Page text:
Piano Improvisation Series
Michael Robinson and Anindo Chatterjee
Azure Miles Records Piano Improvisation Series
Cover art is handmade paper from India
available on myriad additional platforms
"a perfect fusion of Eastern and Western traditions" (All About Jazz)
1. Hey Jude 77:48
Michael Robinson - piano
Anindo Chatterjee - tabla
Mixed and Mastered by Rick Savage
Recorded by Catharine Wood
All songs used with licensing permission from the publishers
Begin features Hey Jude
Throng My Memory features Cherokee
Found Joy features All the Things You Are and Sweet Lorraine
Those Sighs features (Love Is) The Tender Trap and Angel Eyes
Preparing for our sessions with phone conversations, and in the studio before recording began, I explained to my Guruji, Anindo Chatterjee, my vision for piano and tabla duets, which as far as I know is unprecedented.
Jazz is largely about a triple feel superimposed on a single beat most often using duple meters, creating an inherent tension replete with creatively expressive accents and syncopations, and how we are dualistic in terms of ears, hands, arms, legs, and walking.
With this in mind, and knowing of connecting thekas or tabla patterns with a similar triple feel, I found examples of these online, and sent them to Guruji, whereby he quickly understood my conceptual basis for our collaboration which was reinforced upon our meeting in the studio.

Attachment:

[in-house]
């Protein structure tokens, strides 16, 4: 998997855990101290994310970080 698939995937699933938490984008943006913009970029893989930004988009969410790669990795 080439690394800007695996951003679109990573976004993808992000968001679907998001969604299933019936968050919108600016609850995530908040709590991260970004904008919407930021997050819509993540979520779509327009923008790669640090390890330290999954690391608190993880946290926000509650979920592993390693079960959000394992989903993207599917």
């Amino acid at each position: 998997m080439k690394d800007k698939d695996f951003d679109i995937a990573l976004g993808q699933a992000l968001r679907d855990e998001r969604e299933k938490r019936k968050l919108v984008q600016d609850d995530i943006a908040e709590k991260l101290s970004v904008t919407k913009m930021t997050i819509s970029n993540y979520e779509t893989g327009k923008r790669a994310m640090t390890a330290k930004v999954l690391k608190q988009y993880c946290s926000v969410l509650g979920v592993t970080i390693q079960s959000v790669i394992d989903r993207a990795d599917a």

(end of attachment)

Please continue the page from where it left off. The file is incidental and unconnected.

Anindo Chatterjee is legendary for his sui generis touch, tone, articulation, expression, superhuman speed and Bach-like improvisational inventiveness and architecture achieving the spiritual yearning of Indian classical musicians to be a conduit for divinity.
Guruji and I met formally during the summer of 2018 when I had four private four-hour lessons, not studying tabla specifically, but rather the technical and expressive concepts informing his playing, something I've done with other Indian masters towards advancing my composing. Our personalities blended well, and Guruji expressed great enthusiasm for the quality of my questions together with admiration for samples of my compositions he heard. There was never a thought at the time of my becoming a jazz pianist.
My jazz guru, Lee Konitz, was in my thoughts momentarily while recording two of his favorite standards, All the Things You Are and Cherokee, with my current Guruji, whose amazing instincts and musicality assimilated songs he had never heard before in ways never heard before. It was hard to believe I was extemporizing with someone I've only listened to on recordings or in concert with artists like Nikhil Banerjee, Shivkumar Sharma and Hariprasad Chaurasia before, an auspicious start given this was my first piano session with another musician, having focused on solo recordings to date. (My duet albums with drummer Eliot Zigmund were recorded one month after these albums in November 2022.)
During a break, I told Anindo about the time I met George Harrison and he sang Charukeshi for me. Without missing a matra, Anindo then shared how he met George following a London concert with Ravi Shankar, the sitarist he accompanied many times.
We actually improvised on Cherokee for 75 minutes. I thought it was maybe 30 minutes while doing so, and was surprised to learn the actual duration. That's just the way, to give one possible explanation, I'm what I was once told by an astrologist is a pure Pisces - Sun in Pisces and Moon in Pisces; synergizing jazz and raga at once, moving in two directions at once.